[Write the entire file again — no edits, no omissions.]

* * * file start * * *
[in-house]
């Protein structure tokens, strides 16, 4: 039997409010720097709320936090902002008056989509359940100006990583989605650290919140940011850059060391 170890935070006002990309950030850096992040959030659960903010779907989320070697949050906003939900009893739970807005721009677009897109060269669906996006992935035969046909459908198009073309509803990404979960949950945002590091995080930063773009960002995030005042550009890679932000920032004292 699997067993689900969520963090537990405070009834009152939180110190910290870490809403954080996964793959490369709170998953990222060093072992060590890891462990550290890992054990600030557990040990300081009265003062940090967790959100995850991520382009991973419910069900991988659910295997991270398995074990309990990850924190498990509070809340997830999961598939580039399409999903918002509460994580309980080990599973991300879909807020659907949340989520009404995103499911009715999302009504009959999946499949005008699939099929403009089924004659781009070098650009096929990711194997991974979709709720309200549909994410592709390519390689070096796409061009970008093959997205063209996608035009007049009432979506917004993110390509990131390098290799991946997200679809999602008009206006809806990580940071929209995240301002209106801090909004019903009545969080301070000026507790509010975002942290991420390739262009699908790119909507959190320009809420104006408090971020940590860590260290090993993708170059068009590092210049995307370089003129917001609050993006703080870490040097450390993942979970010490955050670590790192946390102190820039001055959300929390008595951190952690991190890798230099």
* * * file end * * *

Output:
[in-house]
């Protein structure tokens, strides 16, 4: 039997409010720097709320936090902002008056989509359940100006990583989605650290919140940011850059060391 170890935070006002990309950030850096992040959030659960903010779907989320070697949050906003939900009893739970807005721009677009897109060269669906996006992935035969046909459908198009073309509803990404979960949950945002590091995080930063773009960002995030005042550009890679932000920032004292 699997067993689900969520963090537990405070009834009152939180110190910290870490809403954080996964793959490369709170998953990222060093072992060590890891462990550290890992054990600030557990040990300081009265003062940090967790959100995850991520382009991973419910069900991988659910295997991270398995074990309990990850924190498990509070809340997830999961598939580039399409999903918002509460994580309980080990599973991300879909807020659907949340989520009404995103499911009715999302009504009959999946499949005008699939099929403009089924004659781009070098650009096929990711194997991974979709709720309200549909994410592709390519390689070096796409061009970008093959997205063209996608035009007049009432979506917004993110390509990131390098290799991946997200679809999602008009206006809806990580940071929209995240301002209106801090909004019903009545969080301070000026507790509010975002942290991420390739262009699908790119909507959190320009809420104006408090971020940590860590260290090993993708170059068009590092210049995307370089003129917001609050993006703080870490040097450390993942979970010490955050670590790192946390102190820039001055959300929390008595951190952690991190890798230099």